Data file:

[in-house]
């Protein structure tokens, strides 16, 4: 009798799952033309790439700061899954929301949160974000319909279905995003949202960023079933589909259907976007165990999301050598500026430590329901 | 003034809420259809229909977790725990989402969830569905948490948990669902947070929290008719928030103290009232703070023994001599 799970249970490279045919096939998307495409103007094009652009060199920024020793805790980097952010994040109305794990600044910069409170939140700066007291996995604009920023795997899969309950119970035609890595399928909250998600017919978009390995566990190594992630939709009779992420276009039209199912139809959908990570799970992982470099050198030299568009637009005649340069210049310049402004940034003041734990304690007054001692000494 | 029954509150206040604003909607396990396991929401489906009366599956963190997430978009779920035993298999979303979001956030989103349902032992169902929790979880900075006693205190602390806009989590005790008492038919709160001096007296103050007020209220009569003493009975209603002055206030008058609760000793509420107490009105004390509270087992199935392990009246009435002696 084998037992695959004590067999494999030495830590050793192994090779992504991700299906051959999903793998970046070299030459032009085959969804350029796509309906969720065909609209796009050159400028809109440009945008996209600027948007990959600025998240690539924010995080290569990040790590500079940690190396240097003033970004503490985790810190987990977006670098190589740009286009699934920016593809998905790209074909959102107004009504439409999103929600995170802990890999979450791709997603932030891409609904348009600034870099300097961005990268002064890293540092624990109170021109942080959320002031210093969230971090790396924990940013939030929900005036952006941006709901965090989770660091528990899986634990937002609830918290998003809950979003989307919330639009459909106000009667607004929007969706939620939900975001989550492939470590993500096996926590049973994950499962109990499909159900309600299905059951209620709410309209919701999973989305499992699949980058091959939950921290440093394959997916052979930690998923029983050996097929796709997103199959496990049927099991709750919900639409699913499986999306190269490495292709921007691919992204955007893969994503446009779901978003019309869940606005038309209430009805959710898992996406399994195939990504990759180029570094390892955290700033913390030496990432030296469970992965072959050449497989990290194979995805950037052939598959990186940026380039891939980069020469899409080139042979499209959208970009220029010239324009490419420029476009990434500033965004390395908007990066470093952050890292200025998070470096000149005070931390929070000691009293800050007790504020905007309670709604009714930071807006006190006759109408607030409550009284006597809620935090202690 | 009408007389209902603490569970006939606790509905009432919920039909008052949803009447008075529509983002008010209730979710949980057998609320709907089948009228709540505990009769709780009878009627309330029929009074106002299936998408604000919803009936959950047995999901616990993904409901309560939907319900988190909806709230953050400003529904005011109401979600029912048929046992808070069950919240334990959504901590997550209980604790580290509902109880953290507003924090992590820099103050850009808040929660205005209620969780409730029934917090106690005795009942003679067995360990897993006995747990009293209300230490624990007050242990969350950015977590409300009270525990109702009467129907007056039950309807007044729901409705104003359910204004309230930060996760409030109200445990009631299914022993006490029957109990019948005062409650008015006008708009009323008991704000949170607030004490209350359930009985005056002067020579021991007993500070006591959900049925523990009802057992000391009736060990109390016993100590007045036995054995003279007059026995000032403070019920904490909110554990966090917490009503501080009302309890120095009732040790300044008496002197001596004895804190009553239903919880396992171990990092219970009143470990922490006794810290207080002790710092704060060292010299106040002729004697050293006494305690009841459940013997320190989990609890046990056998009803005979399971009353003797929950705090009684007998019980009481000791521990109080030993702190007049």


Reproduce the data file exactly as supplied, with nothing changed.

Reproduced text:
[in-house]
């Protein structure tokens, strides 16, 4: 009798799952033309790439700061899954929301949160974000319909279905995003949202960023079933589909259907976007165990999301050598500026430590329901 | 003034809420259809229909977790725990989402969830569905948490948990669902947070929290008719928030103290009232703070023994001599 799970249970490279045919096939998307495409103007094009652009060199920024020793805790980097952010994040109305794990600044910069409170939140700066007291996995604009920023795997899969309950119970035609890595399928909250998600017919978009390995566990190594992630939709009779992420276009039209199912139809959908990570799970992982470099050198030299568009637009005649340069210049310049402004940034003041734990304690007054001692000494 | 029954509150206040604003909607396990396991929401489906009366599956963190997430978009779920035993298999979303979001956030989103349902032992169902929790979880900075006693205190602390806009989590005790008492038919709160001096007296103050007020209220009569003493009975209603002055206030008058609760000793509420107490009105004390509270087992199935392990009246009435002696 084998037992695959004590067999494999030495830590050793192994090779992504991700299906051959999903793998970046070299030459032009085959969804350029796509309906969720065909609209796009050159400028809109440009945008996209600027948007990959600025998240690539924010995080290569990040790590500079940690190396240097003033970004503490985790810190987990977006670098190589740009286009699934920016593809998905790209074909959102107004009504439409999103929600995170802990890999979450791709997603932030891409609904348009600034870099300097961005990268002064890293540092624990109170021109942080959320002031210093969230971090790396924990940013939030929900005036952006941006709901965090989770660091528990899986634990937002609830918290998003809950979003989307919330639009459909106000009667607004929007969706939620939900975001989550492939470590993500096996926590049973994950499962109990499909159900309600299905059951209620709410309209919701999973989305499992699949980058091959939950921290440093394959997916052979930690998923029983050996097929796709997103199959496990049927099991709750919900639409699913499986999306190269490495292709921007691919992204955007893969994503446009779901978003019309869940606005038309209430009805959710898992996406399994195939990504990759180029570094390892955290700033913390030496990432030296469970992965072959050449497989990290194979995805950037052939598959990186940026380039891939980069020469899409080139042979499209959208970009220029010239324009490419420029476009990434500033965004390395908007990066470093952050890292200025998070470096000149005070931390929070000691009293800050007790504020905007309670709604009714930071807006006190006759109408607030409550009284006597809620935090202690 | 009408007389209902603490569970006939606790509905009432919920039909008052949803009447008075529509983002008010209730979710949980057998609320709907089948009228709540505990009769709780009878009627309330029929009074106002299936998408604000919803009936959950047995999901616990993904409901309560939907319900988190909806709230953050400003529904005011109401979600029912048929046992808070069950919240334990959504901590997550209980604790580290509902109880953290507003924090992590820099103050850009808040929660205005209620969780409730029934917090106690005795009942003679067995360990897993006995747990009293209300230490624990007050242990969350950015977590409300009270525990109702009467129907007056039950309807007044729901409705104003359910204004309230930060996760409030109200445990009631299914022993006490029957109990019948005062409650008015006008708009009323008991704000949170607030004490209350359930009985005056002067020579021991007993500070006591959900049925523990009802057992000391009736060990109390016993100590007045036995054995003279007059026995000032403070019920904490909110554990966090917490009503501080009302309890120095009732040790300044008496002197001596004895804190009553239903919880396992171990990092219970009143470990922490006794810290207080002790710092704060060292010299106040002729004697050293006494305690009841459940013997320190989990609890046990056998009803005979399971009353003797929950705090009684007998019980009481000791521990109080030993702190007049």